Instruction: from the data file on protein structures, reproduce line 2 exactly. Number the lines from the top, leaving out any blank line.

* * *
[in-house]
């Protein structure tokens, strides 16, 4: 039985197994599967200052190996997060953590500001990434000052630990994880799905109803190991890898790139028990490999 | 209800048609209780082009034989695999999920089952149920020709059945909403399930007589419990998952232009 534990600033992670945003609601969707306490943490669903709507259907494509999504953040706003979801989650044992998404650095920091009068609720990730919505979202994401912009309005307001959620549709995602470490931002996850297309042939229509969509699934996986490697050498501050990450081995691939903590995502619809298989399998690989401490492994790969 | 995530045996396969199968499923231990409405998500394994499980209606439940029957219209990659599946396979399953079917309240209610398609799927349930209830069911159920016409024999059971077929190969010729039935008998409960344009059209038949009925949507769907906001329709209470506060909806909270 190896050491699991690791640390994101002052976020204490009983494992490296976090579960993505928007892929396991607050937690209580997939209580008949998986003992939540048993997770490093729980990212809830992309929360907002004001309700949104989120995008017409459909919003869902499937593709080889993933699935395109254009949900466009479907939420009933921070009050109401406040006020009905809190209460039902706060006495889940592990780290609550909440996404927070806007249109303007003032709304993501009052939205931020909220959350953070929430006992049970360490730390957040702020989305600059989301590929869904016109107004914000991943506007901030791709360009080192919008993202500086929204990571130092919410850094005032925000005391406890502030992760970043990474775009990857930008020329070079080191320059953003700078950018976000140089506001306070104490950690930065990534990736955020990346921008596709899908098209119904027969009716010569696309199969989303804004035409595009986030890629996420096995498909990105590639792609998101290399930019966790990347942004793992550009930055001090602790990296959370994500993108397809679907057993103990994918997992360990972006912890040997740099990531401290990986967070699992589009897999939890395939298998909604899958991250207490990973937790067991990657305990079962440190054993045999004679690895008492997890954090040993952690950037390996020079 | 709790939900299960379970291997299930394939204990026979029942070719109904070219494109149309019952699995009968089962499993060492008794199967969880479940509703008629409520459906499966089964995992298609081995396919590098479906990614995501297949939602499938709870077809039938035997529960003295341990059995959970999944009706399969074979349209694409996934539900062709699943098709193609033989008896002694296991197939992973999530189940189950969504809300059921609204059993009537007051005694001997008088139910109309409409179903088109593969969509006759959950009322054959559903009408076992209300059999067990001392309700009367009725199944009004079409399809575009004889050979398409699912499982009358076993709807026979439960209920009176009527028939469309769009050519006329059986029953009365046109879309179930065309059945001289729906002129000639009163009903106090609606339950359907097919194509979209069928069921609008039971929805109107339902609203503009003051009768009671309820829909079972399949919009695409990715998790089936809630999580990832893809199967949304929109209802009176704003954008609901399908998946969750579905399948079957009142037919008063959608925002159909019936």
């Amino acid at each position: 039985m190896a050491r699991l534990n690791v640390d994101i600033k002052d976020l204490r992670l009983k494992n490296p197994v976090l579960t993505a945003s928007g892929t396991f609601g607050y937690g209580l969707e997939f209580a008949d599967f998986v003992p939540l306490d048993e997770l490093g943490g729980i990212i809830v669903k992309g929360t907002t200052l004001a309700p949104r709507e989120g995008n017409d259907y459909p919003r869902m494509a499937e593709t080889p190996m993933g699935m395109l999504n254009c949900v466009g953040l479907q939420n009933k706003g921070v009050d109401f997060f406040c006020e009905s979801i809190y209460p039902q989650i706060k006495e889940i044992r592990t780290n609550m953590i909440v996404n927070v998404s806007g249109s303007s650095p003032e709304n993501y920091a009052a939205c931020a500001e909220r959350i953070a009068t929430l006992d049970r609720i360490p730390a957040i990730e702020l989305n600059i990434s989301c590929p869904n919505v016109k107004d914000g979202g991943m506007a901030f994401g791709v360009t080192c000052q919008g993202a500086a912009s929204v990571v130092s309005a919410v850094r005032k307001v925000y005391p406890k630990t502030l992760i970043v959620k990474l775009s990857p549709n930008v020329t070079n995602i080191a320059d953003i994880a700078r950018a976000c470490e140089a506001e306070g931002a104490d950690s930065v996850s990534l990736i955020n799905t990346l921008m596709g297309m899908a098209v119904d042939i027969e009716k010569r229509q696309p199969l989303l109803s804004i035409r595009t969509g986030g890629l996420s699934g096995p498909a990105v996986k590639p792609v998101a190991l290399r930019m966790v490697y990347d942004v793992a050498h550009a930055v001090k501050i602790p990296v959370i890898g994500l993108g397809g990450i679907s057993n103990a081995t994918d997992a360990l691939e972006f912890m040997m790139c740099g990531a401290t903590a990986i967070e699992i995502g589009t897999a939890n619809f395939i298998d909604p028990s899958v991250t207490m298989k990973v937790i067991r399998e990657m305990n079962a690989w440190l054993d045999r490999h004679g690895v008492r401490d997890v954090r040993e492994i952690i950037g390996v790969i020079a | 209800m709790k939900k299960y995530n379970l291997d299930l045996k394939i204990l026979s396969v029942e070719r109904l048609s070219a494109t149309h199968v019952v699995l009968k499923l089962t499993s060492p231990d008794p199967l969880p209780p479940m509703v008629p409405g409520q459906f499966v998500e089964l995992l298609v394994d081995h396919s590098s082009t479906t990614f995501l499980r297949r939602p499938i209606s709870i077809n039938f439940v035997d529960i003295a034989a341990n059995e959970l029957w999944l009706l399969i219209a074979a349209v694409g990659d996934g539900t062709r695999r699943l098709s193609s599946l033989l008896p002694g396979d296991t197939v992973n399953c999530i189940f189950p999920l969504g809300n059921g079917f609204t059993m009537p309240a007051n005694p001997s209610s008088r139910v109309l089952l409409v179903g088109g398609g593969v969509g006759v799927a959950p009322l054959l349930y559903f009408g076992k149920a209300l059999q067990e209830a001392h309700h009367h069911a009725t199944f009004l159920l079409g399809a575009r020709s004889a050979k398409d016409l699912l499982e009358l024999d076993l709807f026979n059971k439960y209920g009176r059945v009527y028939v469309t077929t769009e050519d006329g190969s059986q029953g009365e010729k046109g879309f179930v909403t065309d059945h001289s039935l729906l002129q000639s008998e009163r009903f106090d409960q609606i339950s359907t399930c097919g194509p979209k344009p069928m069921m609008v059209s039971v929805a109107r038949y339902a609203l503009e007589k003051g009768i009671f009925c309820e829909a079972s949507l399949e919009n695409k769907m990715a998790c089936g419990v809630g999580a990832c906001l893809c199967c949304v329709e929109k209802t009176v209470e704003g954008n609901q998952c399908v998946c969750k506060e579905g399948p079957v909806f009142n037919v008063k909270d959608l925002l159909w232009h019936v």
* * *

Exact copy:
């Protein structure tokens, strides 16, 4: 039985197994599967200052190996997060953590500001990434000052630990994880799905109803190991890898790139028990490999 | 209800048609209780082009034989695999999920089952149920020709059945909403399930007589419990998952232009 534990600033992670945003609601969707306490943490669903709507259907494509999504953040706003979801989650044992998404650095920091009068609720990730919505979202994401912009309005307001959620549709995602470490931002996850297309042939229509969509699934996986490697050498501050990450081995691939903590995502619809298989399998690989401490492994790969 | 995530045996396969199968499923231990409405998500394994499980209606439940029957219209990659599946396979399953079917309240209610398609799927349930209830069911159920016409024999059971077929190969010729039935008998409960344009059209038949009925949507769907906001329709209470506060909806909270 190896050491699991690791640390994101002052976020204490009983494992490296976090579960993505928007892929396991607050937690209580997939209580008949998986003992939540048993997770490093729980990212809830992309929360907002004001309700949104989120995008017409459909919003869902499937593709080889993933699935395109254009949900466009479907939420009933921070009050109401406040006020009905809190209460039902706060006495889940592990780290609550909440996404927070806007249109303007003032709304993501009052939205931020909220959350953070929430006992049970360490730390957040702020989305600059989301590929869904016109107004914000991943506007901030791709360009080192919008993202500086929204990571130092919410850094005032925000005391406890502030992760970043990474775009990857930008020329070079080191320059953003700078950018976000140089506001306070104490950690930065990534990736955020990346921008596709899908098209119904027969009716010569696309199969989303804004035409595009986030890629996420096995498909990105590639792609998101290399930019966790990347942004793992550009930055001090602790990296959370994500993108397809679907057993103990994918997992360990972006912890040997740099990531401290990986967070699992589009897999939890395939298998909604899958991250207490990973937790067991990657305990079962440190054993045999004679690895008492997890954090040993952690950037390996020079 | 709790939900299960379970291997299930394939204990026979029942070719109904070219494109149309019952699995009968089962499993060492008794199967969880479940509703008629409520459906499966089964995992298609081995396919590098479906990614995501297949939602499938709870077809039938035997529960003295341990059995959970999944009706399969074979349209694409996934539900062709699943098709193609033989008896002694296991197939992973999530189940189950969504809300059921609204059993009537007051005694001997008088139910109309409409179903088109593969969509006759959950009322054959559903009408076992209300059999067990001392309700009367009725199944009004079409399809575009004889050979398409699912499982009358076993709807026979439960209920009176009527028939469309769009050519006329059986029953009365046109879309179930065309059945001289729906002129000639009163009903106090609606339950359907097919194509979209069928069921609008039971929805109107339902609203503009003051009768009671309820829909079972399949919009695409990715998790089936809630999580990832893809199967949304929109209802009176704003954008609901399908998946969750579905399948079957009142037919008063959608925002159909019936």